Psychedelics replace pot as the new favourite edgy and ‘get-rich-quick’ investment

Financial Post

Psilocybin mushrooms in the Netherlands. PHOTO BY ROGER CREMERS/BLOOMBERG NEWS

But there’s a fear the market could see a bubble just like cannabis did

Cannabis is only on the cusp of many investors’ comfort zones, but the family offices and high-net-worth individuals hungry for early stage, edgy investments have already moved on to psychedelics. «People see this potentially as a get-rich-quick mechanism, just like you saw in the early stages of cannabis,» said Sa’ad Shah, who runs Grey House Partners GP Inc. ’s Noetic Fund, which has invested in more than a dozen psychedelics companies. While Shah’s background is in asset management, he said lots of VCs in the psychedelics space have recently come from marijuana. «They feel they don’t want to have another FOMO situation here,» he said, referring to a «fear of missing out,» like they did with early-stage cannabis plays.

Psychedelics, which can involve intense, side-effect-plagued trips, aren’t predicted to have the widespread recreational appeal of marijuana.

Big-Name Investors

Bronner’s Magic Soaps, both of whom were known names early in marijuana, are two high-profile players in the hot-but-edgy realm of hallucinogenic drugs. Psychedelics have just recently been decriminalized in a handful of U. « There are already a few strong cannabis fund managers,» said Bek Muslimov, a co-founding partner at London-based venture firm Leafy Tunnel. Leafy Tunnel is building a portfolio of around 15 companies, investing only in seed and Series A rounds with a 50–50 split on global psychedelic firms and cannabis companies based only in Europe, where he says the marijuana sector is less developed than in the U. He said the fund is taking a long-term view on the psychedelic industry with a 10 to 15 year horizon. Current investments include Atai Life Sciences AG, backed by Thiel, and Synthesis, a psychedelic retreat in the Netherlands.

In Pot’s Footsteps

As with marijuana, there’s already a thriving black market for psychedelics that speaks to their popularity. And attitudes are changing, thanks in part to Michael Pollan’s 2018 book on micro-dosing and a designation from the Food and Drug Administration the same year that fast-tracked a psilocybin-based treatment for depression from Compass Pathways based on preliminary clinical evidence. Investors noticed. While such substances are federally illegal in Canada, companies can seek government authority for research, and a recent citizen’s petition has called to decriminalize so-called «entheogenic» or spiritual, plants and fungi, citing their potential for therapy and personal growth.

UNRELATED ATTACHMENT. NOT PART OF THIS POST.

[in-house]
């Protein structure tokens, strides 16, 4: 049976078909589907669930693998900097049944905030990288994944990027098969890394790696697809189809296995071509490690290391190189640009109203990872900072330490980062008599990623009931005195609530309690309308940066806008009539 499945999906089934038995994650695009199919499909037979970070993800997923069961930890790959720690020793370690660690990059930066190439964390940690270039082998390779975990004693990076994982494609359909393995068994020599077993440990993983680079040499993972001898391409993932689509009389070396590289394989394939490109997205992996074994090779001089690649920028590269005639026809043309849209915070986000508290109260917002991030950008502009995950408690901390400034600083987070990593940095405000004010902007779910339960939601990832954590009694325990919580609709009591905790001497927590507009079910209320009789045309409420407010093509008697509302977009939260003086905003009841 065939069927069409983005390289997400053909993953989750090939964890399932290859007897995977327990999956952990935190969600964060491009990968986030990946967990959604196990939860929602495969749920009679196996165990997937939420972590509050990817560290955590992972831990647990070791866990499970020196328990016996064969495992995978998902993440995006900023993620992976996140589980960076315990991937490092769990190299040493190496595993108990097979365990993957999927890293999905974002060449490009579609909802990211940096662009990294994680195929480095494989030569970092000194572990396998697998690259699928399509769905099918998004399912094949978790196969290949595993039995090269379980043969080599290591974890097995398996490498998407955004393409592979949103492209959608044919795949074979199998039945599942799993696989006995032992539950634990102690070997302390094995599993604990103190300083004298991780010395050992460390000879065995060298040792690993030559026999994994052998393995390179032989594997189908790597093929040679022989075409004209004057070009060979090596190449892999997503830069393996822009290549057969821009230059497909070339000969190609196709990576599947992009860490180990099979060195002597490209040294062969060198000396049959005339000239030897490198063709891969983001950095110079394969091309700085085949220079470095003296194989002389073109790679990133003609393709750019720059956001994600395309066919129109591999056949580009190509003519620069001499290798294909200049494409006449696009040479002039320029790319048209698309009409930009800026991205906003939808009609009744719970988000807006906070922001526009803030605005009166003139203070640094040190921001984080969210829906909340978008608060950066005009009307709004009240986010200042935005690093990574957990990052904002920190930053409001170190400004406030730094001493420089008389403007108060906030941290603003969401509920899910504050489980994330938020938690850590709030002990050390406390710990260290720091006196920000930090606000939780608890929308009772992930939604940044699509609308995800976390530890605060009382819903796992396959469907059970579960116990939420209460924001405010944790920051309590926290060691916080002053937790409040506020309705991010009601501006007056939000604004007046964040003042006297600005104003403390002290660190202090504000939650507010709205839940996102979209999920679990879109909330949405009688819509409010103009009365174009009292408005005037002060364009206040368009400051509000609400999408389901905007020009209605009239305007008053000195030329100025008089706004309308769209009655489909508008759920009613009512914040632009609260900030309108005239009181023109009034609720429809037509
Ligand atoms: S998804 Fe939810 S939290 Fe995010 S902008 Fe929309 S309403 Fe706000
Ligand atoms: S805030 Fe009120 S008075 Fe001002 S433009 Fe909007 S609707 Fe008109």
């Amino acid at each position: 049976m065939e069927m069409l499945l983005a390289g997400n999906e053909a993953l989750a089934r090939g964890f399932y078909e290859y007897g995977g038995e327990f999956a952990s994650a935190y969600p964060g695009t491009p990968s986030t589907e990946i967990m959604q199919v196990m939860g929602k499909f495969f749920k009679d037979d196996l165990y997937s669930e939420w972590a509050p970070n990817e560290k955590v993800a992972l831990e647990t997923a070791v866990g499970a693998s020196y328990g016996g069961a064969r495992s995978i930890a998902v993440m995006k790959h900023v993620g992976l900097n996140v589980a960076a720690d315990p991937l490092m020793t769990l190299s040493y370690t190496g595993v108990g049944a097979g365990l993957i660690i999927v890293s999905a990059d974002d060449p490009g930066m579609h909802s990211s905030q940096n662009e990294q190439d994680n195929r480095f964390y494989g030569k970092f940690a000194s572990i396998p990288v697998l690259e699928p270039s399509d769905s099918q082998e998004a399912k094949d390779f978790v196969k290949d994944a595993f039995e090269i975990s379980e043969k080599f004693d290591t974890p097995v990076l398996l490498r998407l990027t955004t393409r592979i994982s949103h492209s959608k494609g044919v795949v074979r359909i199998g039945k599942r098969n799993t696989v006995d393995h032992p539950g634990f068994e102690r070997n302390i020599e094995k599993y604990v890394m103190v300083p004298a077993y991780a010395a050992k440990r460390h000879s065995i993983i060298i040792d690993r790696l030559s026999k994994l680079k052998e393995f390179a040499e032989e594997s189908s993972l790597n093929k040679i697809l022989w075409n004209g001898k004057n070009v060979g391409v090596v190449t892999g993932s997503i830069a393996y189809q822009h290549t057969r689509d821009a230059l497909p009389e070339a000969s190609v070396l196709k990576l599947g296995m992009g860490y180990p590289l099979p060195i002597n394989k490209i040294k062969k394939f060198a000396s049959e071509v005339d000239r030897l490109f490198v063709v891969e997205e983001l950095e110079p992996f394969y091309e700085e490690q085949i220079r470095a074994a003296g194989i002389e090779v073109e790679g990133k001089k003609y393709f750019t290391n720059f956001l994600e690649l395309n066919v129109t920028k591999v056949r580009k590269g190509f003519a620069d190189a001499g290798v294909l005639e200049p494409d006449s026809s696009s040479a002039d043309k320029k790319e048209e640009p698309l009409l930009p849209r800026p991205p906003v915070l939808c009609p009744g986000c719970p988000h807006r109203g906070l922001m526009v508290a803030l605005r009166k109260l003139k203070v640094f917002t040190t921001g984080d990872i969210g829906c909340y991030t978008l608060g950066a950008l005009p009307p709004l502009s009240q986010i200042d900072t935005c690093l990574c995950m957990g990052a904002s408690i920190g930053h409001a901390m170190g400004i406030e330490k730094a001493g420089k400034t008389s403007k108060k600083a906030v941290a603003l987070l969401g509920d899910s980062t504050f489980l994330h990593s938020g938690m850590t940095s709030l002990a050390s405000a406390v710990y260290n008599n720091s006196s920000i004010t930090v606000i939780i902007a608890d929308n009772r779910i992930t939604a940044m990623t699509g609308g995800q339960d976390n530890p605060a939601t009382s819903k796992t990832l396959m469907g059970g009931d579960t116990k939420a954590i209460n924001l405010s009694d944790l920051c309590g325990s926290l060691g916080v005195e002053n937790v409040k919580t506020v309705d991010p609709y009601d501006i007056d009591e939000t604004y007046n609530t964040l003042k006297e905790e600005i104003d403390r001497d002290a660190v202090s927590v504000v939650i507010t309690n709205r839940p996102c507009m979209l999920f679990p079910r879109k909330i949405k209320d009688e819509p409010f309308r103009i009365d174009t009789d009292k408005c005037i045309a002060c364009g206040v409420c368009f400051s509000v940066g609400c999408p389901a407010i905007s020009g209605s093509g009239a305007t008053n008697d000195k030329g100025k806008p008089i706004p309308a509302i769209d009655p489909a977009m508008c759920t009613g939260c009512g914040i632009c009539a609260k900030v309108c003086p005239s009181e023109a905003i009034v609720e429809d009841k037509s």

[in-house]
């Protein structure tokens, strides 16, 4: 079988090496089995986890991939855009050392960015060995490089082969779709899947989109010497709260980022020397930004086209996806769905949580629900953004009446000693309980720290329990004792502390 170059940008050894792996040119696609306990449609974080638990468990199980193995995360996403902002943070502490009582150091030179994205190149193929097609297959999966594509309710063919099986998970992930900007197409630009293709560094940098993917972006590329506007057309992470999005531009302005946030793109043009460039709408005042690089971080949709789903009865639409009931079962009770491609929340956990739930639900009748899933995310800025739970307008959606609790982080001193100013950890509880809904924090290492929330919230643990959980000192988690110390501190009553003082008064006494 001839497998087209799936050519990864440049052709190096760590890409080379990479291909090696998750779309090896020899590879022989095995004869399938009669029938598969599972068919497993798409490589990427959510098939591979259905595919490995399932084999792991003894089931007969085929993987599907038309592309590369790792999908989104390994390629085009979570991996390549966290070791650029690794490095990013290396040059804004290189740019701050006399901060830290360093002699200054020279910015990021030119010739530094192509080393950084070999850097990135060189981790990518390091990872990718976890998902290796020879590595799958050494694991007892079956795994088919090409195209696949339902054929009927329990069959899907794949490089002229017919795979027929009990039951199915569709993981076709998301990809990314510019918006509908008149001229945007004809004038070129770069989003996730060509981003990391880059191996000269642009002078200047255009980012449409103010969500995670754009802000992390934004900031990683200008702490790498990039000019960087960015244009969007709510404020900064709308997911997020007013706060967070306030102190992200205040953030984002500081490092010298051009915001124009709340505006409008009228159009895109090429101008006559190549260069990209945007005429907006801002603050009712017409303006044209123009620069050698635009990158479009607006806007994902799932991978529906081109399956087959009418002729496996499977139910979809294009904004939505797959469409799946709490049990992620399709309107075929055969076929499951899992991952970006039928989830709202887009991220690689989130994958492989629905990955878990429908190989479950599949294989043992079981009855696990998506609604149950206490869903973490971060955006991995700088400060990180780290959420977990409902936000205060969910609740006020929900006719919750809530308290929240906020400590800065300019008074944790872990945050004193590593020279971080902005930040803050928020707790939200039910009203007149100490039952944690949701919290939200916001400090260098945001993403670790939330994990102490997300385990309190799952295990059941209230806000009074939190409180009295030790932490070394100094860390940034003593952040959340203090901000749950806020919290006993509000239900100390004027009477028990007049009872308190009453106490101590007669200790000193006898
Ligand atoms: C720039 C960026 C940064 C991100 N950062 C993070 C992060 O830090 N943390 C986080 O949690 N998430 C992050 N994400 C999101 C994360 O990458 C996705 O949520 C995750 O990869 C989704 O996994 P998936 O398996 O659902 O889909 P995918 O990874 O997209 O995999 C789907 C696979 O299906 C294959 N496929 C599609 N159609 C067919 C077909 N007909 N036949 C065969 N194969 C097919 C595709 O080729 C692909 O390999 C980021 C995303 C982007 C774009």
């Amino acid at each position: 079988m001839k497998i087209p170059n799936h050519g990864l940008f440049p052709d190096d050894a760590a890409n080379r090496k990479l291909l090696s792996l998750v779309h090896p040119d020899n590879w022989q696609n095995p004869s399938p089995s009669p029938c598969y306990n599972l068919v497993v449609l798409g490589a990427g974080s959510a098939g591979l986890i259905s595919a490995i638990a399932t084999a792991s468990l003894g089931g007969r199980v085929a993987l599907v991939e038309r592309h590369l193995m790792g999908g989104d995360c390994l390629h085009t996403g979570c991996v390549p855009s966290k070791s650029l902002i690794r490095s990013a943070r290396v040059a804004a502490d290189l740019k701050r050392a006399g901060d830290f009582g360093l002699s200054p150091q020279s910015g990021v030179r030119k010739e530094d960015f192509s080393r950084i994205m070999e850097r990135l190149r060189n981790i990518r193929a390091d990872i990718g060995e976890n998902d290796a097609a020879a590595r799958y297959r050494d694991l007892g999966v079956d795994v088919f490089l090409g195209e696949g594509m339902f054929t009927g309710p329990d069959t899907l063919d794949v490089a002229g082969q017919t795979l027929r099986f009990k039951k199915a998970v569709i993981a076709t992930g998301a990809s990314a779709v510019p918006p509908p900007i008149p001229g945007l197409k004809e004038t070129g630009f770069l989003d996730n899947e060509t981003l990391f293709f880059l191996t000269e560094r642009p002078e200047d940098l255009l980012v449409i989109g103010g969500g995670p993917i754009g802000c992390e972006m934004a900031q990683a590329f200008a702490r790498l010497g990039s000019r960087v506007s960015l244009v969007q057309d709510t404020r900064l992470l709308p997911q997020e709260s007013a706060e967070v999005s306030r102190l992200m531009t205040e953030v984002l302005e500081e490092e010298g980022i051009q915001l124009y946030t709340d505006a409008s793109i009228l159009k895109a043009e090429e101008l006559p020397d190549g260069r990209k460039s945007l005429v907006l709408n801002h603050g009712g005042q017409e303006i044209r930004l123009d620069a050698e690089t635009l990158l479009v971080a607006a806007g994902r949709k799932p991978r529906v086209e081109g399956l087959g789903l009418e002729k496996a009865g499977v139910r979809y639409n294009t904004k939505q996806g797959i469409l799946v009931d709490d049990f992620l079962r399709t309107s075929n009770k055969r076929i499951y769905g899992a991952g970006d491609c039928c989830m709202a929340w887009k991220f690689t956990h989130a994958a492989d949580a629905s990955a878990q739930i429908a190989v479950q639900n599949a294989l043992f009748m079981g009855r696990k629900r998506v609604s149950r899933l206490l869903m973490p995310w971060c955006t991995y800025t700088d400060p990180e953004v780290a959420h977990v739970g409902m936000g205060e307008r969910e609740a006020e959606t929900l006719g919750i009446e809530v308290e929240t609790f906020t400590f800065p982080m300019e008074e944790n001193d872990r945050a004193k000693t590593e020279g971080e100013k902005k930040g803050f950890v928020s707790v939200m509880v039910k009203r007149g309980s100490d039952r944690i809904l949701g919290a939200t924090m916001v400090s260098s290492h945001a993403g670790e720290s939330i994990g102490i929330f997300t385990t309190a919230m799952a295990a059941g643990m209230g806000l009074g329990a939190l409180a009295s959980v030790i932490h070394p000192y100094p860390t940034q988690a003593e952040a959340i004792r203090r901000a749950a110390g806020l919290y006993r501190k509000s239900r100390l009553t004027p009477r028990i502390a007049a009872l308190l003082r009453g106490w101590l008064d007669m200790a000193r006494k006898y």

His JLS Fund has invested around US$10 million in 12 psychedelics companies and is currently raising another US$50 million. The long history of Indigenous and black market use make it easier to predict success compared to novel drugs, he said.

Schedule 1

So far, there haven’t been any high-profile investor run-ins with the law, though companies continue to warn in registration statements about the risks of being in a federally illegal industry.

SIMEON SCHNAPPER

He is currently only in one well-known cannabis-investment, Method Man’s Tical, because he’s decided to go otherwise all-in for psychedelics. An investment in one company gave him around 1,000 times his money in less than a year, he said. «I’ve seen the best returns in any industry,» Schnapper said.

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Source: Bloomberg News — Tiffany Kary | Financial Post

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